Samuel Rabin (artist)
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Samuel (Sam) Rabin, originally Samuel Rabinovitch, (20 June 1903 – 20 December 1991) was an English sculptor, artist, teacher, singer, wrestler and Olympic bronze medalist.
Family and early life
Rabin, who was Jewish, was born Samuel Rabinovitch on 20 June 1903 at Dewhurst Street, Cheetham, North Manchester. He was the son of Jacob Rabinovitch (1872–1962) and Sarah Rabinovitch (née Kraselschikow, 1879–1961), both Russian Jewish exiles from Vitebsk (now in Belarus). His father was a cap cutter and later a wholesale milliner; his mother was a jewellery assembler.
During his childhood, the family moved to Salford where Rabin grew up and where his parents encouraged his talent for drawing. In 1914 Rabin won a scholarship to the Manchester Municipal School of Art making him, at the age of 11, the youngest pupil ever to attend the college. There he was taught drawing by French artist Adolphe Valette. In 1921 he moved to the Slade School of Fine Art in London where he continued his studies under Henry Tonks until 1924.
In about 1935, Rabin married Ida Lily Shuster, but they were divorced. In 1956, he married Frances Kaye (formerly Lucienne Karpeles, 1917–1988). The couple had one son, David, born in 1960.
Rabin's own sculpture from this time is little known as he was a perfectionist and destroyed work that he considered unsatisfactory. In 1928, working under his full surname, he was commissioned by architect Charles Holden to carve West Wind, one of eight personifications of the four winds for the headquarters of the Underground Electric Railways Company of London at 55 Broadway.[note 1] The sculpture was partly completed in-situ on the building. In 1930, he produced his only other public sculptures; two decorative winged masks, The Past and The Future, for the Daily Telegraph building in Fleet Street. These were carved on the building directly from the scaffold.
Rabin was physically strong and had boxed and wrestled as an amateur to fund his art. He won a bronze medal in the middleweight division of the free-style wrestling at the 1928 Olympics in Amsterdam. Rabin turned professional in 1932 and fought as Rabin the Cat and Sam Radnor the Hebrew Jew across Britain. Alexander Korda cast him as a wrestler in The Private Life of Henry VIII in 1933 and as Mendoza, a Jewish prize-fighter, in The Scarlet Pimpernel in 1934.
Despite lacking any formal musical training, Rabin was a talented baritone and worked professionally during the 1940s singing with Stars in Battledress and sang operatic arias with the army's Classical Music Group. In 1946 he auditioned for La Scala's conductor, Victor de Sabata.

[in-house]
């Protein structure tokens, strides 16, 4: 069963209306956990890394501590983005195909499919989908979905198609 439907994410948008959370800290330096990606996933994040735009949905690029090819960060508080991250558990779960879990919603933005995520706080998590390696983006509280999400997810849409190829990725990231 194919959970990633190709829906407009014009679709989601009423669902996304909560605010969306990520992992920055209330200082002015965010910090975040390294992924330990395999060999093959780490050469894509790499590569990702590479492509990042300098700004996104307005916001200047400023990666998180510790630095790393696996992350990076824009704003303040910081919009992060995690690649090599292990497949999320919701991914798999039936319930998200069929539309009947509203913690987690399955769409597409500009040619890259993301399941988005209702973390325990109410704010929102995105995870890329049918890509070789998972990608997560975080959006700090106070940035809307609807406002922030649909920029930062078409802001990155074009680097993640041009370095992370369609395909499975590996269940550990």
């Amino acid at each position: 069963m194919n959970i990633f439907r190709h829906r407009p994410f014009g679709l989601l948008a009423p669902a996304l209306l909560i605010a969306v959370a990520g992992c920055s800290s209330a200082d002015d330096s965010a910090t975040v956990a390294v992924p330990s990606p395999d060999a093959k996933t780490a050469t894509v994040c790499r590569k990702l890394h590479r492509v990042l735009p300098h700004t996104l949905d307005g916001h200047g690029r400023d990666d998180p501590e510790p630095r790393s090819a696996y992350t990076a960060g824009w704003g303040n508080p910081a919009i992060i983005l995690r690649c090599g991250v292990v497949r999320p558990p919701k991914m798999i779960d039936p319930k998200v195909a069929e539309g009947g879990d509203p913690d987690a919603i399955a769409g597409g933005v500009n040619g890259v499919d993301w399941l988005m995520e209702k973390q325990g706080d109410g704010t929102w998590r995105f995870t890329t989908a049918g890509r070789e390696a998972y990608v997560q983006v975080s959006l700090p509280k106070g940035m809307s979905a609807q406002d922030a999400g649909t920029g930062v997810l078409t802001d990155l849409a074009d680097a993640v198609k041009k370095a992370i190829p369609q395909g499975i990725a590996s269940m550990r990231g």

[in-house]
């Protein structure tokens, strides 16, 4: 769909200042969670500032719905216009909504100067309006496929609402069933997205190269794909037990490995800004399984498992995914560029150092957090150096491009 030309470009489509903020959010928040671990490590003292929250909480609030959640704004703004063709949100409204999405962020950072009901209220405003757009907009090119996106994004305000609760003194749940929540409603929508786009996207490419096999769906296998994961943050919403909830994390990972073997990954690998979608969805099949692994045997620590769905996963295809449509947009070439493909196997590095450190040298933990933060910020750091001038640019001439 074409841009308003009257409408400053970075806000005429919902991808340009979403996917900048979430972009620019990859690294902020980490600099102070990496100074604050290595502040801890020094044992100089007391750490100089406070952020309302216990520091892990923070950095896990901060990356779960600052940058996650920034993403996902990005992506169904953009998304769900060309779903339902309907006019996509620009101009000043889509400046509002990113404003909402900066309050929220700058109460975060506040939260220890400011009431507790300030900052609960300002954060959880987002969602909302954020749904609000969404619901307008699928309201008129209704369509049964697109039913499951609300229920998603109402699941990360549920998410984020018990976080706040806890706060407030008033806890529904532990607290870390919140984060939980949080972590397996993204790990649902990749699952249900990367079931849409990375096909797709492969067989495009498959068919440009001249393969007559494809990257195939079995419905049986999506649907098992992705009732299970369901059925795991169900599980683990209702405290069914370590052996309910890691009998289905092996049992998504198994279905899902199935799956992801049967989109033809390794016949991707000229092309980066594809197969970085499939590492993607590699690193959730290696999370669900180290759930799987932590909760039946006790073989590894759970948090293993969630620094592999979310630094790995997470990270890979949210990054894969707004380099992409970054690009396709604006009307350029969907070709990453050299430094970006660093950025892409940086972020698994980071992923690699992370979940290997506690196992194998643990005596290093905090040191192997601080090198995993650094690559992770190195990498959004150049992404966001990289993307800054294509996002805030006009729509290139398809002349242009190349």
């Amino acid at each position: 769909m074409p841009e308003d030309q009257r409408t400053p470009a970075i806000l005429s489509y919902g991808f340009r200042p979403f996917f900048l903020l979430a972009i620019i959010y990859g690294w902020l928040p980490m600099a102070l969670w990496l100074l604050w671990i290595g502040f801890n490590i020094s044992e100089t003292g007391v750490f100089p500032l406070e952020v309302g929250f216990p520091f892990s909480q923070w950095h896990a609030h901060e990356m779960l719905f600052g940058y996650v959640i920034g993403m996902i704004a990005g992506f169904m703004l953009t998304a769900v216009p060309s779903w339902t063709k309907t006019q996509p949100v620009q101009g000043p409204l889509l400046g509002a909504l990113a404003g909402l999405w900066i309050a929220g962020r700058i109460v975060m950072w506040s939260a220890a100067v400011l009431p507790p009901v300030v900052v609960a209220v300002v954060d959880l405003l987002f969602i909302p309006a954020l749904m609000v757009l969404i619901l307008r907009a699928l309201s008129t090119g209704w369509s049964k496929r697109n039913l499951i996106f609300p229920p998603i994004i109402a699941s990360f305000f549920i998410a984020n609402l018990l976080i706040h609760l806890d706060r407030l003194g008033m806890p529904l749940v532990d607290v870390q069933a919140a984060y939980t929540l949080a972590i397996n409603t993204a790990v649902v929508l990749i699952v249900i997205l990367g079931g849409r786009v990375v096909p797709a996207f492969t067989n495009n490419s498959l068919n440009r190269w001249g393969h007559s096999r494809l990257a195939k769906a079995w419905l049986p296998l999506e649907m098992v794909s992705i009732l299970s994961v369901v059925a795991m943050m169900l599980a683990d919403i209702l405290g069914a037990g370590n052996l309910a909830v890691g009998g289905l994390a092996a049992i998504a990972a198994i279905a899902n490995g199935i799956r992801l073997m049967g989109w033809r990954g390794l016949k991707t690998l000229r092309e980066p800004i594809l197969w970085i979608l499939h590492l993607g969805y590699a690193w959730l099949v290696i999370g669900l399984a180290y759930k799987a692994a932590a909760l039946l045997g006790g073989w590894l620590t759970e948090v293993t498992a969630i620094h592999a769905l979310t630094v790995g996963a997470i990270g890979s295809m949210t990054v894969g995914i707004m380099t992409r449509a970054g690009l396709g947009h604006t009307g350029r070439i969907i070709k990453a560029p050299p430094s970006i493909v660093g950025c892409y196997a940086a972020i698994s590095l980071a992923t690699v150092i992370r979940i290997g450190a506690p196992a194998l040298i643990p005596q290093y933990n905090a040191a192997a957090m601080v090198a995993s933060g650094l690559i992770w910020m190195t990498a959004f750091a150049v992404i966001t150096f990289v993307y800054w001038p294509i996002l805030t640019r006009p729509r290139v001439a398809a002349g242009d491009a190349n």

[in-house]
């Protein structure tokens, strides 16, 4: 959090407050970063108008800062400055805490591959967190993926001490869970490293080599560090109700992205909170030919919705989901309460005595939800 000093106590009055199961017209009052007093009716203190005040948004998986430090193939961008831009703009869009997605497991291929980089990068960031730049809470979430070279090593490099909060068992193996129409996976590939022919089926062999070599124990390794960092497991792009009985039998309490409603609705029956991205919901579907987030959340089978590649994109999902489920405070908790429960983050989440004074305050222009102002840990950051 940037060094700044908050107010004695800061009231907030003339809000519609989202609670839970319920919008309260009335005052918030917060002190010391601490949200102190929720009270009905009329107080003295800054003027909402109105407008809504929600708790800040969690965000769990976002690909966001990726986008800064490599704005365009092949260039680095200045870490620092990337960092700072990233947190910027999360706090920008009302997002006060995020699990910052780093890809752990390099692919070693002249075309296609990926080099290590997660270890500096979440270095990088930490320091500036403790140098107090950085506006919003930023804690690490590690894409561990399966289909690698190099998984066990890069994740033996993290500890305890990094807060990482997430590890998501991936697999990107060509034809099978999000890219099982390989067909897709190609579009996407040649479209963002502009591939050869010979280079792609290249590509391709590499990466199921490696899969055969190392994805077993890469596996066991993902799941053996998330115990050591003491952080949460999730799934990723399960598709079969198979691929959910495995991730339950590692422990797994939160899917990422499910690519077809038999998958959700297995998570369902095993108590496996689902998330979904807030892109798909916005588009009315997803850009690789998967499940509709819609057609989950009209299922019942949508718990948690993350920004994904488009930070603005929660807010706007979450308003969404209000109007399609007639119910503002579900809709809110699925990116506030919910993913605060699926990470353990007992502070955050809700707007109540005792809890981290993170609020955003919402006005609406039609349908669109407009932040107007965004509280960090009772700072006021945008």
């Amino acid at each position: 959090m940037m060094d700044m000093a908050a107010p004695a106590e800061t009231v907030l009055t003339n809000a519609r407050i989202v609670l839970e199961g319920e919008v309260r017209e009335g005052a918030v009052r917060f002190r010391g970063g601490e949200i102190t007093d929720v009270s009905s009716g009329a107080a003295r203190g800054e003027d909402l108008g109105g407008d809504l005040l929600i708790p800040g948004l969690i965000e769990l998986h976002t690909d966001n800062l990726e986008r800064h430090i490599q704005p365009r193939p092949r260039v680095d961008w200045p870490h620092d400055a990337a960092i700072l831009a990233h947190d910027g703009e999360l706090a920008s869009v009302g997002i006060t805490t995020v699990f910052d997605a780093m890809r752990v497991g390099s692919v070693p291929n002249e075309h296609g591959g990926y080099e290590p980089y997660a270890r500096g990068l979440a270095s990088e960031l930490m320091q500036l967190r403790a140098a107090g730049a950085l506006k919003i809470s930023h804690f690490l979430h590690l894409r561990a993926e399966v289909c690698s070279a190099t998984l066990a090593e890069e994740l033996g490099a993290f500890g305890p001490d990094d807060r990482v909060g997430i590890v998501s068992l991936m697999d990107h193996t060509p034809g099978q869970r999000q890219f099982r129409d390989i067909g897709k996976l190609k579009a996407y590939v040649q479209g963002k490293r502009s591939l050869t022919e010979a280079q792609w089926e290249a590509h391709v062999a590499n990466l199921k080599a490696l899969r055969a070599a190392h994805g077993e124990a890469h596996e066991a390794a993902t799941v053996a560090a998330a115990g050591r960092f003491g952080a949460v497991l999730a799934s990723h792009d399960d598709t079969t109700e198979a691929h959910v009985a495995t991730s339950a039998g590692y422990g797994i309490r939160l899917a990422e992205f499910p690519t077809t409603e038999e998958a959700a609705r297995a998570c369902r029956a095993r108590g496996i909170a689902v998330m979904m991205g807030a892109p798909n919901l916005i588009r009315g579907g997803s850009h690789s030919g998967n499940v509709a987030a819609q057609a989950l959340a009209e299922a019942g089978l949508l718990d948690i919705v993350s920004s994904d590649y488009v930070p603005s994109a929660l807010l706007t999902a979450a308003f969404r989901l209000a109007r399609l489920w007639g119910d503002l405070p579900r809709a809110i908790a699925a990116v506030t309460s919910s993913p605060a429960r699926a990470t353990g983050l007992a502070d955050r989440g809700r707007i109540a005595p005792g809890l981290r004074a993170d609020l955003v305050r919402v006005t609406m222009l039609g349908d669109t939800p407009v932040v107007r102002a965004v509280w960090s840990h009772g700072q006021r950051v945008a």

In 1949, Rabin began teaching drawing at Goldsmith's College of Art in New Cross, London. His disciplined teaching style including the production of demonstration works, followed that of his own teacher, Valette. His students included Mary Quant, Bridget Riley and Tom Keating. He left Goldsmith's in 1965, due to differences over teaching methods and taught at Bournemouth College of Art until 1985 and then at Poole Art Centre until shortly before his death in December 1991.
Little of Rabin's work from before his time at Goldsmith's College survived his critical destruction and an accidental destruction by a wartime landlady. Much of what exists are figure studies prepared as demonstrations for students and coloured boxing scenes produced with thickly applied wax crayons of his own making. Rabin exhibited rarely, but had a retrospective at Dulwich Picture Gallery in 1985–86.
Notes and references
- Sheeran 2004.
- Taylor 2004, p. 240.
- "Rabin, Sam". London Atelier of Representational Art. 16 February 2009. Retrieved 18 September 2010.
- "55 Broadway". Exploring 20th Century London. London Museums Hub. Retrieved 16 September 2010.
- Ward-Jackson 2003, pp. 137–138.
- "Sculpture For The "Underground". The Times (45169): 16. 5 April 1929. Retrieved 18 September 2010.
- "All the Medallists since 1886". Olympic.org. International Olympic Committee. Retrieved 18 September 2010.
- Sheeran, John (September 2004). "Rabin Samuel (1903–1991), artist and art teacher". Oxford Dictionary of National Biography. Oxford University Press. doi:10.1093/ref:odnb/64508. Retrieved 18 September 2010.
- Taylor, Paul (2004). Jews and the Olympic Games: the clash between sport and politics. Sussex Academic Press. ISBN 1-903900-88-3. Retrieved 20 October 2011.
- Ward-Jackson, Philip (2003). Public Sculpture of the City of London. Liverpool University Press. ISBN 0-85323-977-0. Retrieved 18 September 2010.